Happy spring day to you, dear friends! I spent yesterday morning out in the garage finishing a project that has been on the to-do list for years. The weather was gorgeous and the baby took a long nap – hallelujah!
I’ve had the stuff to finish this project for months now. I’ve recently gone on a mission to wrap up old projects that have fallen by the wayside. So, here’s project numero uno on that list!
Ok, so I know that this project has been done by every other home DIY blogger out there. It’s totally 2008. But it’s such a good one that I HAD to do it for myself and just for kicks, I’ll share it with you. Just in case you’re still behind the times like me. 🙂
I give you: how to frame a builder-grade mirror. SUCH an easy project, but makes a huge impact when it comes to customizing your home. When we gutted our old house, we put actual mirrors over our vanities in the bathrooms. I loved the look. And super don’t love the look of a plain, clipped-to-the-wall, builder-grade mirror.
Spring Printable in the reflection is courtesy of Short Stop Designs
It’s so simple, it’s silly, but just in case you want to know, here’s how I did mine. With a little trial and error, too. So, hopefully you can learn from my mistakes.
I started off with a couple of long pieces of molding from the home improvement store. I measured my mirror and marked off my cut lines on my boards. I cut them at 45° angle. If you don’t have a miter saw, then a hand saw and miter box will work just fine!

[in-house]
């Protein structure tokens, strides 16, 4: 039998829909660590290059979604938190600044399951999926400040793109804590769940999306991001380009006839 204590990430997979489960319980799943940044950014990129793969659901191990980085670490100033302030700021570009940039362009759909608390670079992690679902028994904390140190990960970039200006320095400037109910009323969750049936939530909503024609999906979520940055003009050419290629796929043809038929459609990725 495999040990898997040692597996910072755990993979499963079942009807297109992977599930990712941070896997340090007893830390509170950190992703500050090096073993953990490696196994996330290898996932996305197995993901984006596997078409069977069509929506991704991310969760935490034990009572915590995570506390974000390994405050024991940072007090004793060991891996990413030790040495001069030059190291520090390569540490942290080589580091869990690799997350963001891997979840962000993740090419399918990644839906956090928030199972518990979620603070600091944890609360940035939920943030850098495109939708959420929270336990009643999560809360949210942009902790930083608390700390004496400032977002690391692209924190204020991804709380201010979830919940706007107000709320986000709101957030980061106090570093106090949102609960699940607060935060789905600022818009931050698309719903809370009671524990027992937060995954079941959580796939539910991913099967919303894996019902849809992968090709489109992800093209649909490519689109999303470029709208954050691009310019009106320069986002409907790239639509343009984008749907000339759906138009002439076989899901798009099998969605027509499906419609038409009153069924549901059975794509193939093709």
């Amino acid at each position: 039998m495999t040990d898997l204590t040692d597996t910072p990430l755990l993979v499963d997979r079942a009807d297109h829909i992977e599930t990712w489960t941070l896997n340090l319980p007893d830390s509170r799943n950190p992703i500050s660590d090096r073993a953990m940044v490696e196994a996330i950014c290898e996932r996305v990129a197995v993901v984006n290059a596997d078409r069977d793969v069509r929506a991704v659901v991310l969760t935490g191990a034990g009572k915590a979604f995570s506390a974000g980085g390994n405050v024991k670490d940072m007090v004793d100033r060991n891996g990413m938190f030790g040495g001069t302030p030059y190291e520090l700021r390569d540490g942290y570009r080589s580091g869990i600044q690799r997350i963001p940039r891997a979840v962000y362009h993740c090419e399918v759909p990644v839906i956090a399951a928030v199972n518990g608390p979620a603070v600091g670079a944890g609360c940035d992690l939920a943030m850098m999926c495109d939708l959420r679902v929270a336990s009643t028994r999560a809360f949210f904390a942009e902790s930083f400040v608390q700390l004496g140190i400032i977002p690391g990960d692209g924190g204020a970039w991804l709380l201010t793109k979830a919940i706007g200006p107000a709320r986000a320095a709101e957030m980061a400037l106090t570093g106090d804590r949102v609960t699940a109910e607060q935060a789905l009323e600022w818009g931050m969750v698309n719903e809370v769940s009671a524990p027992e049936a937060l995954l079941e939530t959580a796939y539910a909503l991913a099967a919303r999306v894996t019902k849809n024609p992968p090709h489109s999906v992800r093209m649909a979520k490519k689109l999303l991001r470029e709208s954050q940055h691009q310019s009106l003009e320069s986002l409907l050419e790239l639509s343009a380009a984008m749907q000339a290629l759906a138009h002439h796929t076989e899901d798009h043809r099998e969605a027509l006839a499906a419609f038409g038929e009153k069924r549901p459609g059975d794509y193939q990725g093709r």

Once I finished this step, the cut boards stood in the corner of my guest room closet for about 9 months. (Yes, the time it takes to grow and birth a baby – makes sense, I guess, since that’s what I was doing instead of finishing little side projects.)
A big mental block for me was how to get the frame flush without removing the mirror clips. I decided to try to notch out the back of the boards. I marked off the spot on the back of the boards, and then scored a box using an exact knife.
Then I took my chisel and hammered out a space bigger than the size of the clips. It worked great! (I never thought I would need a chisel, but I’ve surprisingly used this one several projects!)
Then I tried to figure out the best way to attach them to each other at the corners. I started off my trying liquid nails. I “clamped” the boards together with some duck tape and left them overnight. When I came back the next morning, all but one joint wasn’t stuck together. I think my liquid nails was old and I didn’t want to buy anything new for this project. Bummer.
So, then I tried to use my kreg jig and screw the joints together. No go there. The boards were too thin for that to work.
I finally went back to the drawing board and just used wood glue to glue the corners together and used duck tape to “clamp” them overnight. Worked like a charm!! Yay! (I had to sit some heavy objects on each corner to make sure they were flush when the glue dried.)
Then I spray painted the back first (since you can see a little reflection on the back side in the mirror). Then flipped it and painted the front with white spray paint. I like this brand of spray paint the best!
I let it dry and then put it on the mirror. My mirror is the width of the bathroom walls, so I almost couldn’t get it in there because I made it just the same size as the mirror. If yours is like this, I would recommend making your frame just slightly smaller in width than the walls. I had to force mine to go in. And since it had to be forced in there, I didn’t adhere it to the wall/mirror in any way.
Want to paint your cabinets? Get my tutorial here.
I was planning on using command strips, though, since I don’t like to do anything permanent in case a future owner wanted to take it down. I’ve seen people use anything from hot glue to liquid nails to keep the frame up there.
Next up: making one for my bathroom. Although I think I may try to get a little fancier with that one. I’ll share it when I get it done – probably a year from now. Ha!
Have you ever done this?
Is it on your to-do list?
(If not, it should be!)
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